Stephen King Spark’s signature missing ‘boggart’

Not every corner of Stephen King’s legendary mind is worth exploring.

“Boggart,” based on a short story by King, has the same plot as most modern horror films.

  • Lights blinking and fading
  • CGI monsters crawling up in the dark
  • Characters keep secrets to push the story forward
  • Predictable things will happen in the night

What “Boogeyman” has is slick cinematography, a solid actor in “Air” Chris Messina stands out and dances powerfully of light and shadow.

We still expect more from both King and his beloved genre, especially when there are so many marketing opportunities behind the “Boogeyman”-King connection.

High school student Sadie Harper (Sophie Thatcher) is returning to school after losing her mother in a car accident. Her father Will (Messina) works as a psychologist but always hides the family’s pain of loss to himself.

Harpers suffering is about to get worse.

A sinister spirit haunts both Sadie and her sister, Sawyer (Vivien Lyra Blair). This terrifying monster thrives in the dark but increasingly haunts their lives in disturbing ways.

Can the family stop the monster, and is its appearance related to a separate tragedy that happened in their home?

Boggart opens with promise, from the creepy opening to the solid cinematography of director Rob Savage. It’s never bad when a star as famous as Messina is front and center, at least on paper, but young Thatcher shouldered the burden of shouldering the film.


Another effective, early scene features Will’s patient (David Dastmalchian) describing how he lost not one but three children in such a short time. Once again, Savage’s camera work highlights the menacing tone and unsettling nature of the man’s story.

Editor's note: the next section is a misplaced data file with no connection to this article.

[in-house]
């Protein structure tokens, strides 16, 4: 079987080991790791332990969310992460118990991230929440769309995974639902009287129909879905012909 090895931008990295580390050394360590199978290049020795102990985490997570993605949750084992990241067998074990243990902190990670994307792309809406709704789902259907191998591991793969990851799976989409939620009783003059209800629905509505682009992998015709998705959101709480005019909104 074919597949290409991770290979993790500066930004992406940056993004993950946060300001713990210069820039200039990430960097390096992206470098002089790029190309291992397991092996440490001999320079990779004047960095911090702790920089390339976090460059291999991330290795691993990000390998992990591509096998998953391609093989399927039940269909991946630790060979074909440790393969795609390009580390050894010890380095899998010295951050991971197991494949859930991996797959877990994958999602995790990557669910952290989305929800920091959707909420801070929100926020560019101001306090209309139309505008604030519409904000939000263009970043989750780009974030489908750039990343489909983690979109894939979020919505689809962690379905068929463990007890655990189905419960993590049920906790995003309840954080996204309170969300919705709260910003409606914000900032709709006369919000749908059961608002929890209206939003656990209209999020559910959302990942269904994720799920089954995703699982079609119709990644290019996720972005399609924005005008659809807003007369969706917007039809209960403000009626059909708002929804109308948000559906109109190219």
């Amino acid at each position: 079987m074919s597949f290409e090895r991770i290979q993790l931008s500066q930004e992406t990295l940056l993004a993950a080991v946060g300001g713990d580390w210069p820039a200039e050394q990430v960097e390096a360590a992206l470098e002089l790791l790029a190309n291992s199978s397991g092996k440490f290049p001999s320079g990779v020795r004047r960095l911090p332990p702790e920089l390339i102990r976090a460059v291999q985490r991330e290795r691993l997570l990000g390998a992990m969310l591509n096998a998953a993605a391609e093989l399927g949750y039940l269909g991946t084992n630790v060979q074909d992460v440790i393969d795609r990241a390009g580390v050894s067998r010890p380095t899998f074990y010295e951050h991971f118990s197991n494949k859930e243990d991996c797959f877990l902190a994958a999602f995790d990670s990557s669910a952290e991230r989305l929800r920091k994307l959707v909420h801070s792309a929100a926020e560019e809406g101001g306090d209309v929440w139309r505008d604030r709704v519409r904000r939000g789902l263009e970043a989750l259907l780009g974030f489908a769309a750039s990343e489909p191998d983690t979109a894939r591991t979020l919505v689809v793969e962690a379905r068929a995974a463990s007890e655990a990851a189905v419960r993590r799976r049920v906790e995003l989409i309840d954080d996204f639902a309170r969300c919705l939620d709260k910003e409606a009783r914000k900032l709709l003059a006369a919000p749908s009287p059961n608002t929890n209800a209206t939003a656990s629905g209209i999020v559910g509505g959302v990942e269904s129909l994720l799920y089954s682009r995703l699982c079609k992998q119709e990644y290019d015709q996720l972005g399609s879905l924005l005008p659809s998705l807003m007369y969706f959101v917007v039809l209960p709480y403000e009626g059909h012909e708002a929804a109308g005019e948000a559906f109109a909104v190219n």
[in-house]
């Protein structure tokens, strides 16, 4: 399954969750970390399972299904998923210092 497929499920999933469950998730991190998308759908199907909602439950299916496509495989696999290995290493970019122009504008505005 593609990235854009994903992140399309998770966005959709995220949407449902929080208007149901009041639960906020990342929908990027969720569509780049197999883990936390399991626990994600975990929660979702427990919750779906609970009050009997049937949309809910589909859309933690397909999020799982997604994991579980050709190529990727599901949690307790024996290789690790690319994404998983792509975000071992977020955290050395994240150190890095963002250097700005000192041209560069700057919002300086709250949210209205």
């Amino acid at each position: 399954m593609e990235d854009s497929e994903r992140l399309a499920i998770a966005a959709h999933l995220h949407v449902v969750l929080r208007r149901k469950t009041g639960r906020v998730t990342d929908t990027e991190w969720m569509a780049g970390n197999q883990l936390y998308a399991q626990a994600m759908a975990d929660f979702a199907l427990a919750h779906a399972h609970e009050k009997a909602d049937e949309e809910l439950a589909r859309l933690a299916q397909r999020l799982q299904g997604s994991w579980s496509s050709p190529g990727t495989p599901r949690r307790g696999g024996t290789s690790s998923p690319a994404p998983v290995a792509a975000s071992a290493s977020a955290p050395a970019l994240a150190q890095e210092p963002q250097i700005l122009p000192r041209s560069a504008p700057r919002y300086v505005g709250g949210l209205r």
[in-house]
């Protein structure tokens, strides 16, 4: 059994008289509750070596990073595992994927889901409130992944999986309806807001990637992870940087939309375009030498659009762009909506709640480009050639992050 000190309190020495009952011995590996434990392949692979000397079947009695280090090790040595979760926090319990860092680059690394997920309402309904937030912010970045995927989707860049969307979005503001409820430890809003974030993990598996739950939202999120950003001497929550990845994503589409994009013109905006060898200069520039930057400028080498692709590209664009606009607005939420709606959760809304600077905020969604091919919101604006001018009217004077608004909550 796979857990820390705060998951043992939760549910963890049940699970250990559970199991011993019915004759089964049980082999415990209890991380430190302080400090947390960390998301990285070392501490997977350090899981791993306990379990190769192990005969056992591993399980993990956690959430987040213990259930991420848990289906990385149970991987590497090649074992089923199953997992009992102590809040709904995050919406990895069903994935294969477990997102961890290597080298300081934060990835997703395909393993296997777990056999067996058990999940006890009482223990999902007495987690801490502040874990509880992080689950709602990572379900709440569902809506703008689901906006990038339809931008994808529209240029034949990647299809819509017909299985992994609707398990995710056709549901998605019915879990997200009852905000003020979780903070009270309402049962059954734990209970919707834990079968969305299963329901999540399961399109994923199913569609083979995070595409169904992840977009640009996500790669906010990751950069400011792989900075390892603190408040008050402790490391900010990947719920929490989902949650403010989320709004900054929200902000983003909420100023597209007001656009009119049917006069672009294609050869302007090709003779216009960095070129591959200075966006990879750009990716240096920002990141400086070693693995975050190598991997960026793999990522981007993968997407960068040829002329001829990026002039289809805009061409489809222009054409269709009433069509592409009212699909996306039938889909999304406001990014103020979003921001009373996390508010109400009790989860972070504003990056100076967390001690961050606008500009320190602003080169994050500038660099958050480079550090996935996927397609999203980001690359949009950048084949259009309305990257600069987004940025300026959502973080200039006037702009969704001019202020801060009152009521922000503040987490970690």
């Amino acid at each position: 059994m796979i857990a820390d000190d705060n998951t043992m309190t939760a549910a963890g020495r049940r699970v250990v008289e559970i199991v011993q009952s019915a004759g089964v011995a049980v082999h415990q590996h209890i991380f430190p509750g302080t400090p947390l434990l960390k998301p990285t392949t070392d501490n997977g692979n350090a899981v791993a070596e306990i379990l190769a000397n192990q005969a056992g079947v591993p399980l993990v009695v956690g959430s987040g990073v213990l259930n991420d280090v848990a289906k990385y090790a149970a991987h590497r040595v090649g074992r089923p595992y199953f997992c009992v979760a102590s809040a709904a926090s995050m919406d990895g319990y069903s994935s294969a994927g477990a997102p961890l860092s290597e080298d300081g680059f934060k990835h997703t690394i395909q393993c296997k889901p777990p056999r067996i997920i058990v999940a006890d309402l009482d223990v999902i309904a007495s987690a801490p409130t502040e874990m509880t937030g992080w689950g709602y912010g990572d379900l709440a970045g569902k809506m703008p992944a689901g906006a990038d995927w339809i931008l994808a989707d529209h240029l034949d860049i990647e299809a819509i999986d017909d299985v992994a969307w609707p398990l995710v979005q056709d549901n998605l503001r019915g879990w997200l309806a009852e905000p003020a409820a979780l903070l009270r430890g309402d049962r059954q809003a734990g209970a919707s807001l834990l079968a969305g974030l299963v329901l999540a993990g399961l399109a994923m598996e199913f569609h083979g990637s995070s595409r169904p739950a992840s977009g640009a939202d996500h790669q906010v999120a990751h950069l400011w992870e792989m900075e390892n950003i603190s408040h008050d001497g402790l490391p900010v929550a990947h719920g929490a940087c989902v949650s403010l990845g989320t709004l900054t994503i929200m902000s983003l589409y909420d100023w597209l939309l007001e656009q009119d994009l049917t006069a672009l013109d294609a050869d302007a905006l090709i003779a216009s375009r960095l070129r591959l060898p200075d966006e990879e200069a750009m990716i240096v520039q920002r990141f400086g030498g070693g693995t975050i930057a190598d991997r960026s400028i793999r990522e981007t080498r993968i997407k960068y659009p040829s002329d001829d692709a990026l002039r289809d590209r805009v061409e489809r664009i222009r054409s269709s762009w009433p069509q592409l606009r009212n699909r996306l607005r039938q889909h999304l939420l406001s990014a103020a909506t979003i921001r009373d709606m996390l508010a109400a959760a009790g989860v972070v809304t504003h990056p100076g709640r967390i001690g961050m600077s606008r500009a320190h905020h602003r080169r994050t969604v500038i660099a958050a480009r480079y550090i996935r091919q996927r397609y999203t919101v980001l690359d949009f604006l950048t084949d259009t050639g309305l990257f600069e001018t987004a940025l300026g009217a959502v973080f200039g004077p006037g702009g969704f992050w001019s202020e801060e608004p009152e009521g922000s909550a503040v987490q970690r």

We’re in for another horror treat, aren’t we?

Then, gradually, the air came out of the Boggart. Sadie’s high school team is sketchy and downright cruel – even by Mean Girl’s standards. Messina’s character is sidelined, and the holes in the usual horror movie plot reveal themselves.

Even worse?

The film falls into a rut, establishing a predictable pattern of creatures appearing to coincide with darkness.

Finally, we meet the explanatory character meant to pave the way for our heroes, but even her looks are disappointing.

What is left?

CGI is more dramatic but redundant, flashing lights, self-closing doors and other old-fashioned tricks no longer terrify us.

Sorry, but we don’t need Stephen King to tell stories like this.

There’s a hint of something important in “Boogeyman,” but the script has little interest in exploring it. When we refuse to process our pain, it leaves us open and vulnerable, and the title beast is a manifestation of that.

What a powerful theme, especially for a horror movie. The “Bossboy” was only fittingly involved in it. Instead, we get to watch the roll call of the horror movie 101.

Hit or miss: “Boggart” is neither dull nor poorly executed. It was just painfully familiar and all too predictable.


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